Analysis Identifies Most Worrisome Invasive Plants that May Arrive Soon

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The University of Massachusetts Amherst recently posted an article discussing new research, partially-funded by the Northeast CASC, that examines the spread of invasive plants in the Northeast.

Read the original news story posted by the University of Massachusetts Amherst, here.

Many non-native or invasive plants have the ability to shift their ranges as a result of changing regional climates. These habitat shifts sometimes create “hotspots”, such as those observed in the Northeast U.S., which enable the establishment and spread of invasive plants. To address this concern, University of Massachusetts Amherst ecologists evaluated the potential impacts of 100 different invasive plants expected to expand into New York, Massachusetts, Connecticut, and Rhode Island. They then paired down this list of plants to identify five high-impact, range-shifting, regional invasive plants that managers may want to prioritize in their invasive species management planning. These species include the giant reed (pictured below) and the bur-chervil, and are plants which may impede the proliferation of multiple native species in the Northeast. Understanding the potential impacts of range-shifting invasive species could help inform management decisions and proactive monitoring protocols for alleviating or preventing negative environmental impacts sustained by the regional spread of invasive plants.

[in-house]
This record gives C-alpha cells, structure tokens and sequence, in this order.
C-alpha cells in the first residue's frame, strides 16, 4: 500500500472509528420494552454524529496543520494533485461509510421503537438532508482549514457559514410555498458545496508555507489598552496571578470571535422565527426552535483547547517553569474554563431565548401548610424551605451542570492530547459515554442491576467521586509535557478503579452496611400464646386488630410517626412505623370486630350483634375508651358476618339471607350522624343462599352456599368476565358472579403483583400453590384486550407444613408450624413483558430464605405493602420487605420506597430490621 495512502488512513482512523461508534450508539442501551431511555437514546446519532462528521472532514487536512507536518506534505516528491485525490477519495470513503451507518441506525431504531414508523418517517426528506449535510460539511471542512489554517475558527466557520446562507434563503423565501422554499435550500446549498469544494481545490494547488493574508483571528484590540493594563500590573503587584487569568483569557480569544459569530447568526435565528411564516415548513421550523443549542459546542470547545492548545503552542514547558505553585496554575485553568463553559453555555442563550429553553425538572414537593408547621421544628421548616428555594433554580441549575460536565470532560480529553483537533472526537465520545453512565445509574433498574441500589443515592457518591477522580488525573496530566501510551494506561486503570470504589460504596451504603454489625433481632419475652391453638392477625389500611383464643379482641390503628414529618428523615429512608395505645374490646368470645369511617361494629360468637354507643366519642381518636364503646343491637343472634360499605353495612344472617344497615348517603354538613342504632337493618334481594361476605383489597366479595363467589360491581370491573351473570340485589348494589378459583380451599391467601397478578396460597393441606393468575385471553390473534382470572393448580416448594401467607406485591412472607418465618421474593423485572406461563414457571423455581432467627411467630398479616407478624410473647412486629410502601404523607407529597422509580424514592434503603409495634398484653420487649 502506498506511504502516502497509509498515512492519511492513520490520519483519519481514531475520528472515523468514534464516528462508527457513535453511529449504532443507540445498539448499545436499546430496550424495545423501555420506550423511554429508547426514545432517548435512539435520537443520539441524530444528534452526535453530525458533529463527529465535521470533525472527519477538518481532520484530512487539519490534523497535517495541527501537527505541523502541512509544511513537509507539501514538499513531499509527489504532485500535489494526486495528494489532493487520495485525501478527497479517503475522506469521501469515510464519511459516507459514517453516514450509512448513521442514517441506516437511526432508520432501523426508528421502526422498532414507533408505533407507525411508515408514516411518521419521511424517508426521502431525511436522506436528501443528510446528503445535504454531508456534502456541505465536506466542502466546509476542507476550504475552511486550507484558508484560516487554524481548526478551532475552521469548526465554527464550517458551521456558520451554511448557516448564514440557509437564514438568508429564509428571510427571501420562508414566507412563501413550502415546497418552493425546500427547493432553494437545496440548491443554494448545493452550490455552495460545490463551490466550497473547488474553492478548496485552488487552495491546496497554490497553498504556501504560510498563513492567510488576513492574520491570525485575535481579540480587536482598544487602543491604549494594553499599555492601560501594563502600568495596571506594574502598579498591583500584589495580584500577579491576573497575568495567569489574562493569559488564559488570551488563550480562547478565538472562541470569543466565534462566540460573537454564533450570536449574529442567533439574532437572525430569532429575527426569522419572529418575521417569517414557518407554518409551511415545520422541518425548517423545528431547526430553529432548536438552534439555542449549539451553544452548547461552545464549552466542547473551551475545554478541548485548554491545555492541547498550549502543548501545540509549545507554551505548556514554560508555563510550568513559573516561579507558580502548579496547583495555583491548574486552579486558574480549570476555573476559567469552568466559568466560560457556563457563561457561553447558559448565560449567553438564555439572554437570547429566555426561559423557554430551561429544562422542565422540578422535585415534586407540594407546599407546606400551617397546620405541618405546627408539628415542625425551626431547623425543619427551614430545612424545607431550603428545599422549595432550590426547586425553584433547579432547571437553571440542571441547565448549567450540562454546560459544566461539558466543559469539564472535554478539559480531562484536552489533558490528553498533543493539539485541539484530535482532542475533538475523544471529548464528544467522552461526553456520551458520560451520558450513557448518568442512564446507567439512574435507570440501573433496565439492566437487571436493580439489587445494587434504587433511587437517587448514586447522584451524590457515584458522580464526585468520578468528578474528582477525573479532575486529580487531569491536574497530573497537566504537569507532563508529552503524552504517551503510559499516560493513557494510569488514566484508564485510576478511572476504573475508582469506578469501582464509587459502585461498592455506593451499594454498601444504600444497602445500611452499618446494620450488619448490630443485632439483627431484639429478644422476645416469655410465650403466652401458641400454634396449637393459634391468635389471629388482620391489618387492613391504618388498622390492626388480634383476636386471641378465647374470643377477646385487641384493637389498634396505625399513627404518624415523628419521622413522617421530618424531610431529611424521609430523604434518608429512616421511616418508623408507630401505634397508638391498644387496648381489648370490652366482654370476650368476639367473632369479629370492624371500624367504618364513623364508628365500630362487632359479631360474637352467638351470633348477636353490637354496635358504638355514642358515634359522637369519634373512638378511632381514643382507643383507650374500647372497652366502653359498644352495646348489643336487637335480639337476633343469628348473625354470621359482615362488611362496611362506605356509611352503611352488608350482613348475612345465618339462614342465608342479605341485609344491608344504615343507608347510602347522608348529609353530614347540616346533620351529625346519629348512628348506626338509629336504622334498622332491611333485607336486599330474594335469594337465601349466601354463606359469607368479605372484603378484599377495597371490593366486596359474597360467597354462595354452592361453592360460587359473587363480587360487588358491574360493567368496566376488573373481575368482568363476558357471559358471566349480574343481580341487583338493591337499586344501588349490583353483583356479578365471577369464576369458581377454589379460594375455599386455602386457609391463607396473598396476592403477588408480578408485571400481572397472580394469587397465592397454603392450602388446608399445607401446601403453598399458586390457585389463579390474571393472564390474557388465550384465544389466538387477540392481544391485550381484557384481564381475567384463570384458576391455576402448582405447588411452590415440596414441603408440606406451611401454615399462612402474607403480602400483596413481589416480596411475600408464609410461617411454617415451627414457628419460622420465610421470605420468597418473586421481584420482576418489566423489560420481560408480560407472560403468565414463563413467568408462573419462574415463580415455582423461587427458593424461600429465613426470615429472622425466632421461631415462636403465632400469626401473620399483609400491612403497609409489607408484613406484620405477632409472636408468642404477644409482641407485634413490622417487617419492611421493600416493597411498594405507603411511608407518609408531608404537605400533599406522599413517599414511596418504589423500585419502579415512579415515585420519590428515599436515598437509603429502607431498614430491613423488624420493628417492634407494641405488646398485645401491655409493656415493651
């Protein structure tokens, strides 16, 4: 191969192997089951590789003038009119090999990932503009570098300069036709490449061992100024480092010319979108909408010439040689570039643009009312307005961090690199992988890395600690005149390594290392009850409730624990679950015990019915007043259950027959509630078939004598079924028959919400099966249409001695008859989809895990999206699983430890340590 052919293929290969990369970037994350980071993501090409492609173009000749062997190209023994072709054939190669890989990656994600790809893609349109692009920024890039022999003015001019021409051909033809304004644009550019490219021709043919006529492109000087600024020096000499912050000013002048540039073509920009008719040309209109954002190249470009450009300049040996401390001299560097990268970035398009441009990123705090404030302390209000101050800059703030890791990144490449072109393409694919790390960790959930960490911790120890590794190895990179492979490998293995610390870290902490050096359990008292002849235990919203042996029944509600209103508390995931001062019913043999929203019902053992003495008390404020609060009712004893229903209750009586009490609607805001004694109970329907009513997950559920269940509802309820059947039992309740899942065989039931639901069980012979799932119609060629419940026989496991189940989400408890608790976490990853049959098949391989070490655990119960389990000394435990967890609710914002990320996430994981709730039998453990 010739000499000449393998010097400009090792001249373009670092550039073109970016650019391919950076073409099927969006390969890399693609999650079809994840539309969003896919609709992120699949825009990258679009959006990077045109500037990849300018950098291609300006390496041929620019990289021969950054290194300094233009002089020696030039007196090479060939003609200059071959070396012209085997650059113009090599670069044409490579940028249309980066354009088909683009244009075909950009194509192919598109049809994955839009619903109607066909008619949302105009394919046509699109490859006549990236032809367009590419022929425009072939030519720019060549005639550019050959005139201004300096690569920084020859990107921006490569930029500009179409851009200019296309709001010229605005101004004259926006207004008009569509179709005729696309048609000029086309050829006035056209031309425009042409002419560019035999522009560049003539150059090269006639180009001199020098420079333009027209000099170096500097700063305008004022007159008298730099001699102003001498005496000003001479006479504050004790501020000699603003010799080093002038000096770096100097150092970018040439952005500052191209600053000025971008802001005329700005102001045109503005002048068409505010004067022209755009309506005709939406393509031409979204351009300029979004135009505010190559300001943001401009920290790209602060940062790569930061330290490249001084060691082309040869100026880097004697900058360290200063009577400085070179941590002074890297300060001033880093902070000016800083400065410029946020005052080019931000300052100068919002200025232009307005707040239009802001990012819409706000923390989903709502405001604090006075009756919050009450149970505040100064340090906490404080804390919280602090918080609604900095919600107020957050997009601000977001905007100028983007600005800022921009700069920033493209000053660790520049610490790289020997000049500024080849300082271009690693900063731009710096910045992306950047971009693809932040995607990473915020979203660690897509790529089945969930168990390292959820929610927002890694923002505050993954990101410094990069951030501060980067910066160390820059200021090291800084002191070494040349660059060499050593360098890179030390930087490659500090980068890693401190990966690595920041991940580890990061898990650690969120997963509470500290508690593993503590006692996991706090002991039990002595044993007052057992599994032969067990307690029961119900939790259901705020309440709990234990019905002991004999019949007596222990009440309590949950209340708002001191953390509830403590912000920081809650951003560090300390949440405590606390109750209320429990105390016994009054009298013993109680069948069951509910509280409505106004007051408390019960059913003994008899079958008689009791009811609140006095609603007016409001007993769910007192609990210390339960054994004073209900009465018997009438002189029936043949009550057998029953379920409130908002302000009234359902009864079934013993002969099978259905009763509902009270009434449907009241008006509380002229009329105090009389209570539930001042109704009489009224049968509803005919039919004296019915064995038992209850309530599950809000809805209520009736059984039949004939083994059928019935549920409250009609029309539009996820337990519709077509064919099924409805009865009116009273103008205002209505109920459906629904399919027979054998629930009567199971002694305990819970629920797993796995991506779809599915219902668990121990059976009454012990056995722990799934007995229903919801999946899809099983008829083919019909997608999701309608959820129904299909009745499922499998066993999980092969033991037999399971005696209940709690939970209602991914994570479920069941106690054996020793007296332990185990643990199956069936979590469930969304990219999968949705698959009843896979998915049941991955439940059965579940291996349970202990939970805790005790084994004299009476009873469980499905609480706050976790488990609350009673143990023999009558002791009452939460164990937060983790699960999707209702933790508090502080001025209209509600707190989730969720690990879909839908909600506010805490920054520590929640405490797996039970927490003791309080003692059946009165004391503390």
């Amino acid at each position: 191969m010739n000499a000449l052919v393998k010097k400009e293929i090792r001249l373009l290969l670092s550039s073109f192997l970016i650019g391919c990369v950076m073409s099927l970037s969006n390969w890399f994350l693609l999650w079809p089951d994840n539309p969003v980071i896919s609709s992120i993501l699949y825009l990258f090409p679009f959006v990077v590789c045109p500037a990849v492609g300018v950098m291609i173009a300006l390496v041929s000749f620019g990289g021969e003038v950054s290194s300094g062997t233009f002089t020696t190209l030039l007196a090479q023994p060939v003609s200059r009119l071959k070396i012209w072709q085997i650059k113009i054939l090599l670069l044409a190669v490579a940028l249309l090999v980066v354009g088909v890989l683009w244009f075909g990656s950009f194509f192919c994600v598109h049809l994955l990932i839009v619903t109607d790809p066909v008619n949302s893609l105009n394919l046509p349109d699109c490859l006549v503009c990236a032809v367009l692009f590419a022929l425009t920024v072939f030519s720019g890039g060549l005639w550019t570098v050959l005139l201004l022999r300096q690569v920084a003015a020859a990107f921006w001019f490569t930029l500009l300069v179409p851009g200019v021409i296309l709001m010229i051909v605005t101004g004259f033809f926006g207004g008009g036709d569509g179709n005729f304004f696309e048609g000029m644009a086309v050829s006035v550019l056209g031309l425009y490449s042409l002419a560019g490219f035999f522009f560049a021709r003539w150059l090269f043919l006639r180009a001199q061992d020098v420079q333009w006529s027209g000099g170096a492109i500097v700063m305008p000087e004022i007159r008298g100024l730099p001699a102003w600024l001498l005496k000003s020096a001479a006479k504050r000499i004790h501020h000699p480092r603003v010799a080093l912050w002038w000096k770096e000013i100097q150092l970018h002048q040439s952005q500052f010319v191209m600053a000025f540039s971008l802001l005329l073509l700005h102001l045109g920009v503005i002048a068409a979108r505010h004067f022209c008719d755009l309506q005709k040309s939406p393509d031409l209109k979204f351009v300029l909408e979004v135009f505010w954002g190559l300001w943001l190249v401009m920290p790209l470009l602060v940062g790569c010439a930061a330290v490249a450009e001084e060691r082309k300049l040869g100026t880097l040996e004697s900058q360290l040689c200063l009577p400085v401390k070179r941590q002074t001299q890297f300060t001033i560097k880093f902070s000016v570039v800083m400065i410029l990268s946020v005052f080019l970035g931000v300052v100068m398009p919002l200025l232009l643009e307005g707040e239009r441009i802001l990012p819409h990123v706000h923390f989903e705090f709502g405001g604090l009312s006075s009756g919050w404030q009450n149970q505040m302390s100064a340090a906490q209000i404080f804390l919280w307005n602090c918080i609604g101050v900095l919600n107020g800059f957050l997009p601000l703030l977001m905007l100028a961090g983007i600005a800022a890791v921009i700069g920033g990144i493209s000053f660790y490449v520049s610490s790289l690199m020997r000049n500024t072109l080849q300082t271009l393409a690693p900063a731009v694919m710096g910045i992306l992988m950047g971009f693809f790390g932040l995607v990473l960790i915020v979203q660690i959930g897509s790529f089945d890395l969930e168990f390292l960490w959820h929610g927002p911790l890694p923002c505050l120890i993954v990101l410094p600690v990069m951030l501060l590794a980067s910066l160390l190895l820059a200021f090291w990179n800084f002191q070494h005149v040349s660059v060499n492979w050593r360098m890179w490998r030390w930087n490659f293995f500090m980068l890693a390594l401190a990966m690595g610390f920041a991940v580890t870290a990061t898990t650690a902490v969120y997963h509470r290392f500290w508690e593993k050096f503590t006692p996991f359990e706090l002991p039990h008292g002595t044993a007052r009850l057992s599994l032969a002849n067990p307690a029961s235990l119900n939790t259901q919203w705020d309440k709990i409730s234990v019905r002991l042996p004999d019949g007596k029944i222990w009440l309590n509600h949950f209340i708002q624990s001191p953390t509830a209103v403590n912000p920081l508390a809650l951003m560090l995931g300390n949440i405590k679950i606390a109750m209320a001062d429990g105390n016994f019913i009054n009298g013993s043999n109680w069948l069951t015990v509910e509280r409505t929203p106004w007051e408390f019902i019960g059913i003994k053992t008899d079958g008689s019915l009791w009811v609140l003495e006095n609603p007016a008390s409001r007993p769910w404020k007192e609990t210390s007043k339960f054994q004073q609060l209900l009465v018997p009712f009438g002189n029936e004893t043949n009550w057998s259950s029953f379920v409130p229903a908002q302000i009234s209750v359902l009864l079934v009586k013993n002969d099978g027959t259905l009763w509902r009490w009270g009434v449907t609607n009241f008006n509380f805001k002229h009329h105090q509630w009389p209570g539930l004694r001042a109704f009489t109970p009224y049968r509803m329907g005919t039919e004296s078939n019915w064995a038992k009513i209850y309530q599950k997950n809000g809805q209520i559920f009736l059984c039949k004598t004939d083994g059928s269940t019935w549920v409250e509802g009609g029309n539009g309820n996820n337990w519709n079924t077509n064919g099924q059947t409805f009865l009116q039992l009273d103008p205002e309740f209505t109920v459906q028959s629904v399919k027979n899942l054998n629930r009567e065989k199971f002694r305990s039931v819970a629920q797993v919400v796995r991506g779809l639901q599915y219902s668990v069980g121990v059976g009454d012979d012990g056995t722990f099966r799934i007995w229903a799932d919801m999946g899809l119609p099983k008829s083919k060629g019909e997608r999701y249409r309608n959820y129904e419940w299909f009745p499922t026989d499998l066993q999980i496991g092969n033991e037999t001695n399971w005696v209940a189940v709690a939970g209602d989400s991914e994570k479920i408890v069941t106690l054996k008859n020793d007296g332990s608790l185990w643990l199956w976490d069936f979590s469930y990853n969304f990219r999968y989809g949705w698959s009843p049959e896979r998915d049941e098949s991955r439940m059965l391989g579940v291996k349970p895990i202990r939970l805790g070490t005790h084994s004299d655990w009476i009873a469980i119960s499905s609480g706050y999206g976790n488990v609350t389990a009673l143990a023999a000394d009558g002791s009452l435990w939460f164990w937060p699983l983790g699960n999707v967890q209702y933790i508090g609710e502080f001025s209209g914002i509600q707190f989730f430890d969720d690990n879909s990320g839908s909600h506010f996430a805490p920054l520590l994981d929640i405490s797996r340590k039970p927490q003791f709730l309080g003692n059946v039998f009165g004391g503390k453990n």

“From an invasive species perspective, the only time you can get a win is if you stop it early,” says senior author and invasive plant ecologist Bethany Bradley, co-principal investigator of the Northeast CASC at UMass Amherst.

Lead author Bethany Bradley is also a co-director of the Northeast CASC’s Regional Invasive Species and Climate Change (RISCC) Management Network, whose members recently surveyed natural resource managers and found that range-shifting invasive species represent one of their top priorities.

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Image: Giant reed (Arundo donax)

Researchers walk along a fence constructed of giant reed grass that separates agricultural fields. Credit: Elizabeth A. Sellers, USGS. (public domain)